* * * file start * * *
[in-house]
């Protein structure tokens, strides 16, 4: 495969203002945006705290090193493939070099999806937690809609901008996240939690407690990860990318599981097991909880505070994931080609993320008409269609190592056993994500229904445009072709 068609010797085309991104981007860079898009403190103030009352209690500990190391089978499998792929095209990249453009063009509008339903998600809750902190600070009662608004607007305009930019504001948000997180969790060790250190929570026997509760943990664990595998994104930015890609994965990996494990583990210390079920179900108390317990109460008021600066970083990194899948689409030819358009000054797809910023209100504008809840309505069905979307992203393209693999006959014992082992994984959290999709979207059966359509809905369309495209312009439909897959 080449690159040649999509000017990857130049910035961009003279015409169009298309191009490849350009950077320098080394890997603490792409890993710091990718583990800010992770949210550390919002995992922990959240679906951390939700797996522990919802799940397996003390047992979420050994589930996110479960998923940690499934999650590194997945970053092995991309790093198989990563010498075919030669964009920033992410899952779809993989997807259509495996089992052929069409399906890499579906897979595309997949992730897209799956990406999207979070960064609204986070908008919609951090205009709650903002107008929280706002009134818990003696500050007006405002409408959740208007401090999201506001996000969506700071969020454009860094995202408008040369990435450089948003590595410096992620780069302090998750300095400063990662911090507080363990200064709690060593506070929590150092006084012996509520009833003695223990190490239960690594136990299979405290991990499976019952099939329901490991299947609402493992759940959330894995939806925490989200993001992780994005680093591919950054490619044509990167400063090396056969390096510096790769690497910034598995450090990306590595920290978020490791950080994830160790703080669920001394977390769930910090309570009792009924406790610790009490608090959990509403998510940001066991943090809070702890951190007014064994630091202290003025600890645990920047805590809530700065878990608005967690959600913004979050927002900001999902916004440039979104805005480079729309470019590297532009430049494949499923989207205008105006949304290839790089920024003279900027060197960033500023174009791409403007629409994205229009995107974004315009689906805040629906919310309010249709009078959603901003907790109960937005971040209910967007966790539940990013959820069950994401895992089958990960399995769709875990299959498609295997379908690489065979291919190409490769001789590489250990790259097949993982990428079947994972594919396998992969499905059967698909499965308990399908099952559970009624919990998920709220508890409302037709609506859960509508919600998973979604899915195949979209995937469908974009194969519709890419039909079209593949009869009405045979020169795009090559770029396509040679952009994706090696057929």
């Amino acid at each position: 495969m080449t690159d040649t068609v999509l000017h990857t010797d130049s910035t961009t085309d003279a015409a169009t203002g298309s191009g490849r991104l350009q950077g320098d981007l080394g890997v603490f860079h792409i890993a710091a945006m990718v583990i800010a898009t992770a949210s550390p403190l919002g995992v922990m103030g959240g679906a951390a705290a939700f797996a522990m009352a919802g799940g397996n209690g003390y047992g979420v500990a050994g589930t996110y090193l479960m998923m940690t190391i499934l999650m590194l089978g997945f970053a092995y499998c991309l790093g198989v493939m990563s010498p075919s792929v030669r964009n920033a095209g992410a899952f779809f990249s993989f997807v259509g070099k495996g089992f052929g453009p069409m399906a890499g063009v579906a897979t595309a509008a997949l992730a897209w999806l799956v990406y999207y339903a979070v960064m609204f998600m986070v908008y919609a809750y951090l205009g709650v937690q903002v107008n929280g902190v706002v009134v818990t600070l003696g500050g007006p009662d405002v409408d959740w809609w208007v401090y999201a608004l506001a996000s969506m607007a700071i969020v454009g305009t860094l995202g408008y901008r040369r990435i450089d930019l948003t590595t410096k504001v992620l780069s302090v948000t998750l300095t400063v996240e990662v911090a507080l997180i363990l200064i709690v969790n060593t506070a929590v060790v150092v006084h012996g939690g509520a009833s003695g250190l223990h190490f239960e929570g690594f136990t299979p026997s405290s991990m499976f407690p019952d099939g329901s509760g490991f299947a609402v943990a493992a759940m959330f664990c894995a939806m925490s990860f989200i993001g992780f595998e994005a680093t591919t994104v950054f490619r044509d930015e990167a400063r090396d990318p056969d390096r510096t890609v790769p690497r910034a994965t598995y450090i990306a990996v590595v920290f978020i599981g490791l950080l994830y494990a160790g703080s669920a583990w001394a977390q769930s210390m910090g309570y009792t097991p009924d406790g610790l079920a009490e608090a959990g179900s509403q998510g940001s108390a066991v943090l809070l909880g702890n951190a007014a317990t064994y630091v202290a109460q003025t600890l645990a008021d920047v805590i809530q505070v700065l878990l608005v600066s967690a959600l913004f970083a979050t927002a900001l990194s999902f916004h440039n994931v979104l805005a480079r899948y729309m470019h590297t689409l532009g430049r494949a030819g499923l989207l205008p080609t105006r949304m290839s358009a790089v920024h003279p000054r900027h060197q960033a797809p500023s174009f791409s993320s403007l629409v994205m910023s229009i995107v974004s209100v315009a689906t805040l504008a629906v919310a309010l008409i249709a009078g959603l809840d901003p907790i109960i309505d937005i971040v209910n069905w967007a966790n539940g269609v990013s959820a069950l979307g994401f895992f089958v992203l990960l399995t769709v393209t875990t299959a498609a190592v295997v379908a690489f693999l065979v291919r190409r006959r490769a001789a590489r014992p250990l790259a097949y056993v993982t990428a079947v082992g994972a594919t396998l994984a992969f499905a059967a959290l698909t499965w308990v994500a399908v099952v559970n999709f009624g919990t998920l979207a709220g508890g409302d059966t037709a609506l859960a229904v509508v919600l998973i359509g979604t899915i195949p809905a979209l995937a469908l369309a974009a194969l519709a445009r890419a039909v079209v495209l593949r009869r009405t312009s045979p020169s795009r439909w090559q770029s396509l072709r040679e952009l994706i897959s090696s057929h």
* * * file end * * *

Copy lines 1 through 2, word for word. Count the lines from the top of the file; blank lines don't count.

[in-house]
């Protein structure tokens, strides 16, 4: 495969203002945006705290090193493939070099999806937690809609901008996240939690407690990860990318599981097991909880505070994931080609993320008409269609190592056993994500229904445009072709 068609010797085309991104981007860079898009403190103030009352209690500990190391089978499998792929095209990249453009063009509008339903998600809750902190600070009662608004607007305009930019504001948000997180969790060790250190929570026997509760943990664990595998994104930015890609994965990996494990583990210390079920179900108390317990109460008021600066970083990194899948689409030819358009000054797809910023209100504008809840309505069905979307992203393209693999006959014992082992994984959290999709979207059966359509809905369309495209312009439909897959 080449690159040649999509000017990857130049910035961009003279015409169009298309191009490849350009950077320098080394890997603490792409890993710091990718583990800010992770949210550390919002995992922990959240679906951390939700797996522990919802799940397996003390047992979420050994589930996110479960998923940690499934999650590194997945970053092995991309790093198989990563010498075919030669964009920033992410899952779809993989997807259509495996089992052929069409399906890499579906897979595309997949992730897209799956990406999207979070960064609204986070908008919609951090205009709650903002107008929280706002009134818990003696500050007006405002409408959740208007401090999201506001996000969506700071969020454009860094995202408008040369990435450089948003590595410096992620780069302090998750300095400063990662911090507080363990200064709690060593506070929590150092006084012996509520009833003695223990190490239960690594136990299979405290991990499976019952099939329901490991299947609402493992759940959330894995939806925490989200993001992780994005680093591919950054490619044509990167400063090396056969390096510096790769690497910034598995450090990306590595920290978020490791950080994830160790703080669920001394977390769930910090309570009792009924406790610790009490608090959990509403998510940001066991943090809070702890951190007014064994630091202290003025600890645990920047805590809530700065878990608005967690959600913004979050927002900001999902916004440039979104805005480079729309470019590297532009430049494949499923989207205008105006949304290839790089920024003279900027060197960033500023174009791409403007629409994205229009995107974004315009689906805040629906919310309010249709009078959603901003907790109960937005971040209910967007966790539940990013959820069950994401895992089958990960399995769709875990299959498609295997379908690489065979291919190409490769001789590489250990790259097949993982990428079947994972594919396998992969499905059967698909499965308990399908099952559970009624919990998920709220508890409302037709609506859960509508919600998973979604899915195949979209995937469908974009194969519709890419039909079209593949009869009405045979020169795009090559770029396509040679952009994706090696057929």